Right-click on the names of rulers and you will see a menu with all the possible rulers at your disposition. You may uncheck rulers that you don’t need in order to save screen space. More information on these operations can be found in the Setting up the Timeline and Setting up the Meter chapters.

Ardour Overview Rulers

Tracks and Busses

Just below the Rulers is where Tracks and Busses are displayed. In the example below, you can see one Bus called “Master” and one Track called “MyTrack”. MyTrack also contains one region, which represents an audio file with a drawing of its waveform. More information on Tracks and Busses can be found in the Creating a Track or Bus chapter.

Ardour Track

Editor Mixer

The Editor Mixer is located at the left of the Edit Window. It displays the Mixer Strip of the currently selected Track or Bus. It controls the volume, Plugins and Routing for the Track or Bus to which it corresponds. You can toggle to view or hide the Editor Mixer by clicking on the menu View > Show Editor Mixer (shortcut “Shift” + “E”). This Mixer is covered in the Using the Mixer Strip chapter.

Editor Mixer

Regions, Tracks/Busses, Snapshots, Groups, Ranges, Marks

The space on the right of Ardour’s Editor Window can have 5 different functions, depending on which tab is currently selected: Regions, Tracks/Busses, Snapshots, Track & Bus Groups, and Ranges and Marks. Regions is the tab selected by default. This part of the Editor Window is commonly referred to as Regions List. Regions represent audio files stored on the hard drive which can be dragged from the Regions List directly onto a track in the main canvas. More information on Regions can be found in the Working With Regions chapter. The Tracks tab is covered in the Arranging Tracks chapter, and Snapshots are discussed in the Saving Snapshots chapter.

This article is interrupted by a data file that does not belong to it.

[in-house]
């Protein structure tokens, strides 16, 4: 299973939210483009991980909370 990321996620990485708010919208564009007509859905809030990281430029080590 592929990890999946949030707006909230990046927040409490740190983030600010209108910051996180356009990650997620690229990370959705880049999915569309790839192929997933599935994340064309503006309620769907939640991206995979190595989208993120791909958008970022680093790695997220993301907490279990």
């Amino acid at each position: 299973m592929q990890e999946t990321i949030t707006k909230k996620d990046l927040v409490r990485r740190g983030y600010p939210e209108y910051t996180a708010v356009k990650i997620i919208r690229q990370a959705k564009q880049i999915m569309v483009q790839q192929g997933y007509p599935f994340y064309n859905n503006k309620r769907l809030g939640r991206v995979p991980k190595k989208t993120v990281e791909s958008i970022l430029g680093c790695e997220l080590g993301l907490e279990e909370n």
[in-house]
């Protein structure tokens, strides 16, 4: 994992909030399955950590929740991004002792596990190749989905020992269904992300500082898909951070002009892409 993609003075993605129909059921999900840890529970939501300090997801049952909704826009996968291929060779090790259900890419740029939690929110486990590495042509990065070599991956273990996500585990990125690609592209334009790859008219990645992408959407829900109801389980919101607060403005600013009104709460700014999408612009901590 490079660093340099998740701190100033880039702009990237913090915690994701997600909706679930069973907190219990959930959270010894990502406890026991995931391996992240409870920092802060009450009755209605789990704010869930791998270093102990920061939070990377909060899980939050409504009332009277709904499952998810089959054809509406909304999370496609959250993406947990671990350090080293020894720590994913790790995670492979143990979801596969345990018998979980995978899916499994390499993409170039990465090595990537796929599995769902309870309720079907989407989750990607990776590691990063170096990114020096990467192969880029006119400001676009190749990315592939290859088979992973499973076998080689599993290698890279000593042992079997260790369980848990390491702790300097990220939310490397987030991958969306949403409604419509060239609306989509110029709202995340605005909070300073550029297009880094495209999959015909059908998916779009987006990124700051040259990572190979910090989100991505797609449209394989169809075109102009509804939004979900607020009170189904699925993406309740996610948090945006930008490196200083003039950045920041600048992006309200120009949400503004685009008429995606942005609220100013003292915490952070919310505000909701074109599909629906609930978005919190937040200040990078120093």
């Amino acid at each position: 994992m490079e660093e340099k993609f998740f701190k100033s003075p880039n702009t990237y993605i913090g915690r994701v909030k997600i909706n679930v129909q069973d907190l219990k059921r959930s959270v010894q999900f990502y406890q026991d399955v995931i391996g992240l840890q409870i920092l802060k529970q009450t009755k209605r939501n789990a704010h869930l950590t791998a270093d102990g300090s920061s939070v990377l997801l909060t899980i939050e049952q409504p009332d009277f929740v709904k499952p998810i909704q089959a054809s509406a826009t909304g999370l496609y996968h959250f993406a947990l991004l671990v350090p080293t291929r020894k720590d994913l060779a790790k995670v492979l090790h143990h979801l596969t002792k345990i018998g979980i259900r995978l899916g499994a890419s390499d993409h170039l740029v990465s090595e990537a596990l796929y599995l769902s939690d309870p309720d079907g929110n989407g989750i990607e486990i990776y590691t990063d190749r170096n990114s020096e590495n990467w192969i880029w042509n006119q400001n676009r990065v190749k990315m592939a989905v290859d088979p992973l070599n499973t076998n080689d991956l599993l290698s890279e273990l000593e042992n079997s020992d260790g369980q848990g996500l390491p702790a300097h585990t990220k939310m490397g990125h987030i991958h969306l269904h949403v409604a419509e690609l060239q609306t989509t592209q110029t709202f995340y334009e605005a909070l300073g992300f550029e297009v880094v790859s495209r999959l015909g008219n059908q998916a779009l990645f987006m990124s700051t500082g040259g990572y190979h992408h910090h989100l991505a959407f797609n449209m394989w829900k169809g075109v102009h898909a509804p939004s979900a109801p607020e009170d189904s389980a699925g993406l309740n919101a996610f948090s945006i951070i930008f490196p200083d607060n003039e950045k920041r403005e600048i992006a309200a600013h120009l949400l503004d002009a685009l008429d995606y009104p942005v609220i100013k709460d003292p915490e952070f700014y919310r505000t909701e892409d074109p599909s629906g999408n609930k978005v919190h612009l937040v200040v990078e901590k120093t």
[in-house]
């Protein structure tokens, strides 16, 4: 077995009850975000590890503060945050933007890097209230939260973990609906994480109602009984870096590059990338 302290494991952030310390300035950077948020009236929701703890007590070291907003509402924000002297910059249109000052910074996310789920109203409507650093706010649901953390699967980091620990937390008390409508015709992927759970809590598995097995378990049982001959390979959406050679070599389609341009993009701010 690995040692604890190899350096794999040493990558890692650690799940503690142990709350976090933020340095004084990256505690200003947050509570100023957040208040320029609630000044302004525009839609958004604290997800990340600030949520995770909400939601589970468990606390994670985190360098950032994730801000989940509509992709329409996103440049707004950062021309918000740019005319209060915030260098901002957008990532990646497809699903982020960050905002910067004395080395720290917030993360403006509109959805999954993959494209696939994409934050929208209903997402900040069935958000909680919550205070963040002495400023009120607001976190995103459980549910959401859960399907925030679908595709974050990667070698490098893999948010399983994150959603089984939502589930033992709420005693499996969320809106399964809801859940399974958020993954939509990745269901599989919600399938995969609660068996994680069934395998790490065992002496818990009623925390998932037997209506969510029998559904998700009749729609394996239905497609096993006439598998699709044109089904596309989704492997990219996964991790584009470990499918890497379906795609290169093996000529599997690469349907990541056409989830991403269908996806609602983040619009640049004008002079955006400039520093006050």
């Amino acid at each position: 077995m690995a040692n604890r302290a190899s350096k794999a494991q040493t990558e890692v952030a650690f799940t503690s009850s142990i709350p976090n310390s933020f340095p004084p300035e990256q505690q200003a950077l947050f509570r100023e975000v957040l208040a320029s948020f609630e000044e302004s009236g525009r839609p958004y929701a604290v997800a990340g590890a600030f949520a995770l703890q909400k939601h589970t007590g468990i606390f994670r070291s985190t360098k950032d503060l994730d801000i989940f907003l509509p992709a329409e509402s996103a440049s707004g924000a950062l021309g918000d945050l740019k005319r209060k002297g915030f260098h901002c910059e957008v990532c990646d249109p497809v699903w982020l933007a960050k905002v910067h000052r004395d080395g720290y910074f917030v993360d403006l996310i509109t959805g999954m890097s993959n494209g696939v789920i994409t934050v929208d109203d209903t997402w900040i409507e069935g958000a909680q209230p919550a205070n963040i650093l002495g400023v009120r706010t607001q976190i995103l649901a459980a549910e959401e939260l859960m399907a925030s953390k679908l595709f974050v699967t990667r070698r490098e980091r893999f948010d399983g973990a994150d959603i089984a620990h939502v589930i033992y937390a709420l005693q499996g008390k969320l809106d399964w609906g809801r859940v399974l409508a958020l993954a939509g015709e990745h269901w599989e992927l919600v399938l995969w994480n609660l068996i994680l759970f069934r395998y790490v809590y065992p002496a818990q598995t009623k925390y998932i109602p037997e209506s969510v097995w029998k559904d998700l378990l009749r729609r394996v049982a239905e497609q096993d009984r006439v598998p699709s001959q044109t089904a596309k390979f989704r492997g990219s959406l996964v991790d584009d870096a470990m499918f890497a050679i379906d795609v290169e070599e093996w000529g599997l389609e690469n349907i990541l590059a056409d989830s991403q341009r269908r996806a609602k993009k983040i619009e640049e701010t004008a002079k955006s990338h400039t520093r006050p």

Region List

Mixer Window Controls

The second window, the Mixer Window, can be viewed by going to the main menu and clicking Window > Mixer.

Mixer Window

The main function of the Mixer Window is to display all the Mixer Strips for the various Tracks side by side for easy reference. This window is mainly used during the Mixing process, and it also provides access Plugins and other Routing features. See the chapters on Understanding Routing, Mixing and Using Plugins for details.

Mixer Window

This window also contains a listing of the available Mixer Strips in the upper left hand corner. The check boxes in this area can be used to view and hide the Mixer Strips of the different Tracks. Finally, there is an area for managing Groups.

Switching Between Windows

You can use the key combination “Alt” + “M” (“Control”+ “M” on a Mac) in order to toggle which window is on top: Editor or Mixer.

Detaching and Reattaching Menus

Most of the major menus in the Editor Window can be detached from the Editor Window by clicking the white, downwards pointing arrow on the far right-hand side of that menu.

Zoom Options

The detached menu will become a separate window on your screen, which can be reattached to the Editor Window by clicking the white, upwards-pointing arrow which now appears on the far right-hand side.


The next chapter will explain how to start a fresh new project.


Ardour groups your work in Sessions. A Session is a group of Tracks which eventually may be mixed down into a single Mono, Stereo or multi-channel sound file. Sessions are essentially projects; all your data is saved in a single Session folder.

When you start Ardour, you are asked if you want to start a new Session or open an existing one. When creating a new Session you must choose a name for it.

TIP: Avoid using any characters other than letters and numbers when naming your session. Avoid white spaces, accented letters, !@#$%*()+, periods, commas, etc. Use dashes or underscores if you like. For example, instead of “My Great Session!”, prefer “My_Great_Session”, or “MyGreatSession”, or “my-great-session”. Instead of “Açaí”, write “Acai” (without accented letters), etc. Once you have created your Ardour session, do not manually rename any folders or files that belong to the Session.

You also need to tell Ardour where you would like the Session folder to be stored.

When you are ready, click ‘Open’. Ardour will create the new Session and then open it.

New Session

Depending on the sound settings of your computer, you may see a window like this before your session launches:

New Session Set-Up

The main options are:

Audio System - probably your computer’s default audio system (ALSA for Linux, CoreAudio for Mac, etc), or JACK if you are on Linux and have it installed.